Occupational stress is known for its negative outcomes on employee wellbeing, particularly various mental health disorders including anxiety, depression, and post-traumatic stress disorder. Furthermore, the costs of occupational stress are increasing, with recent estimates to be approximately US$187 billion across the developed world, mainly due to productivity loss, healthcare, and medical costs. Despite this trend, research has found that not all stress is harmful; in fact, some stress leads to beneficial outcomes, including positive affect and work engagement. While the challenge-hindrance framework has been successful in categorising occupational stressors into job challenges and job hindrances in predictions of occupational wellbeing, it has been criticised for ignoring employee challenge and hindrance appraisals, as well as threat demands and appraisals as hypothesised by Lazarus and Folkman’s (1984) transactional model of stress and coping. In addition, examinations of challenge, hindrance, and threat appraisals have rarely been integrated with future-oriented coping theory to help distinguish between proactive and preventive coping behaviours. Finally, trait resilience has gained much empirical attention to understand how trait resilience can influence the relationships between primary appraisals and work-related emotional outcomes over time. As such, this thesis addresses four key aims. The first aim is to provide evidence of the proposed three-factor challenge-hindrance-threat appraisal and demand framework. The second aim is to distinguish between two future-oriented coping behaviours: proactive and preventive coping, through their relationships with challenge, hindrance, and threat appraisal. The third aim is to integrate the transactional model with conservation of resources theory to provide support for the challenge appraisal-positive affect, hindrance appraisal-anger, and threat appraisal-anxiety relationships and how they are moderated by employee trait resilience. The final aim of this thesis is to provide further evidence of the feasibility of daily diary designs in stress research, by investigating both the daily and person-level relationships between job demands, appraisals, coping, and wellbeing. As this is a thesis by publication, three papers (studies) comprise this program of research. Study One aimed to validate the challenge-hindrance-threat framework and to test the direct and indirect effects of proactive and preventive coping on daily appraisals. The study utilised a student sample (N = 89) who completed a series of five daily diaries (N = 396 observations) focused on a common future stressor, which was a course assessment. Multilevel confirmatory factor analyses supported the three-factor challenge-hindrance-threat appraisal model and the dichotomous proactive/preventive coping model. Furthermore, a distinction between proactive and preventive coping was found as proactive coping moderated the relationships between days and challenge appraisal, and days and hindrance appraisal: as the stressor approached, challenge appraisal increased, and hindrance appraisal decreased when proactive coping was high. When preventive coping was high, both daily hindrance and threat appraisal decreased. Overall, the study supported the distinction between hindrance and threat appraisal and the proposed challenge appraisal-proactive coping and threat appraisal-preventive coping relationships. Study Two extended the findings of Study One to test a comprehensive model of the stress and coping process. Data were collected via daily diaries consisting of daily job demands, appraisals, proactive and preventive coping, as well as work engagement and work-related anxiety over five consecutive workdays, resulting in a total sample of 318 employees (N = 1,505 observations). While the beneficial effects of challenge appraisal and proactive coping in increasing work engagement and reducing work-related anxiety occurred, similar effects occurred between hindrance and threat appraisal. Red tape and conflicting demands were appraised as both hindering and threatening, and no indirect effects of hindrance and threat appraisal and preventive coping between job demands and outcome variables occurred, indicating a dominance of proactive coping over preventive coping in the stress process. Despite the mixed findings of this study, the results still provide insight into the complexity of the occupational stress and coping process and provides indications of the benefits of challenge appraisal and proactive coping in sustaining occupational wellbeing. Study Three combined the transactional model of stress (i.e., appraisals and emotion) with conservation of resources theory (i.e., trait resilience) to assess the various appraisal-emotion relationships hypothesised by the transactional model and how they are moderated by employee trait resilience. Utilising the same method and employee sample from Study Two (N = 318; N = 1, 502 observations), the findings supported the distinction of challenge, hindrance, and threat appraisal in predicting various work-related emotional outcomes. Challenge appraisal positively predicted work-related positive affect, hindrance appraisal positively predicted work-related anger, and threat appraisal positively predicted work-related anxiety, providing support for the distinction between hindrance and threat appraisal and emotional outcomes. While trait resilience increased work-related positive affect and reduced work-related anger and anxiety, the moderating effects of trait resilience on the appraisal-emotion relationships were mixed. Trait resilience only reduced the positive relationship between hindrance appraisal and anger when trait resilience was high, indicating other personal resources may influence the various appraisal-emotion relationships. However, this study provides support of the integration of the transactional model of stress and coping with conservation of resources theory, as well as the role of trait resilience in predicting emotional work-related wellbeing. Overall, the findings of this research make several important contributions to the occupational stress and coping literature. First, factor analyses in both samples provided support for the proposed three-factor challenge-hindrance-threat appraisal framework and the dichotomous proactive and preventive coping factor structure. Furthermore, this research highlights the proposed multi-dimensionality of the occupational stress and coping process through the challenge-hindrance-threat framework and future-oriented coping theory, particularly the influence of primary appraisal and future-oriented coping between job demands and occupational wellbeing outcomes. Finally, this research highlighted the feasibility of combining resource-based theories with the transactional model to better understand the various appraisal-emotion relationships over time. These findings can assist in the development of occupational interventions targeted at the employee or occupation-level, particularly minimising employees’ perceived hindrance and threat demands or by improving proactive coping behaviours to enhance occupational wellbeing.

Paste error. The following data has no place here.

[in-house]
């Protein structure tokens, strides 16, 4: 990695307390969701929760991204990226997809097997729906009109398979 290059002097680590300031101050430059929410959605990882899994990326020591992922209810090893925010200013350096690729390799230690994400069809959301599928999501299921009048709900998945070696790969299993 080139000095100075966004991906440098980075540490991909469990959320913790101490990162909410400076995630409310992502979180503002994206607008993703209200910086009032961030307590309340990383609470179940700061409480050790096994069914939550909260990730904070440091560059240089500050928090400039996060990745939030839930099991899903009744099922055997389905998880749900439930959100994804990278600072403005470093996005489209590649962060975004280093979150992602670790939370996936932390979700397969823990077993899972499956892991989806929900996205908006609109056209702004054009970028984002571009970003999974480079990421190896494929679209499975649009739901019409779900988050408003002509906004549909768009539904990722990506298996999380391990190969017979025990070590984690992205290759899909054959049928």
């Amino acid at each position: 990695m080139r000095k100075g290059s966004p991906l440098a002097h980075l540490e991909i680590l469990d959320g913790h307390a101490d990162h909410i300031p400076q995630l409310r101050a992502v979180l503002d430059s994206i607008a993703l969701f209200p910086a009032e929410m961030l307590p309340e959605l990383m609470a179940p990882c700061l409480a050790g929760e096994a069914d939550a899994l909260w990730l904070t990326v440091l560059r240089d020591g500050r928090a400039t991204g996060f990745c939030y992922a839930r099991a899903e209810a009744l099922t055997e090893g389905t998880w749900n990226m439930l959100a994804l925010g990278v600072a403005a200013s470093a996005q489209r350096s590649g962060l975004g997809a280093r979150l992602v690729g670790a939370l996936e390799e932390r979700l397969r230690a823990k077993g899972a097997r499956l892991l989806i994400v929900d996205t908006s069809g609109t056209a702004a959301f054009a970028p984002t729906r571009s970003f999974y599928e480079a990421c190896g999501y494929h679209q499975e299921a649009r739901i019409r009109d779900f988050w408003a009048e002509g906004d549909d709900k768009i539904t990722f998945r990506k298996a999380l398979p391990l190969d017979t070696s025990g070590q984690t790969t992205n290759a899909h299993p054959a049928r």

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Thesis (Professional Doctorate)
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Doctor of Philosophy in Organisational Psychology (PhD OrgPsych)
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School of Applied Psychology
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The author owns the copyright in this thesis, unless stated otherwise.
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Occupational stress
Employee wellbeing
Challenge-hindrance-threat
Appraisal and demand framework
Proactive coping
Preventive coping
Conservation of resources theory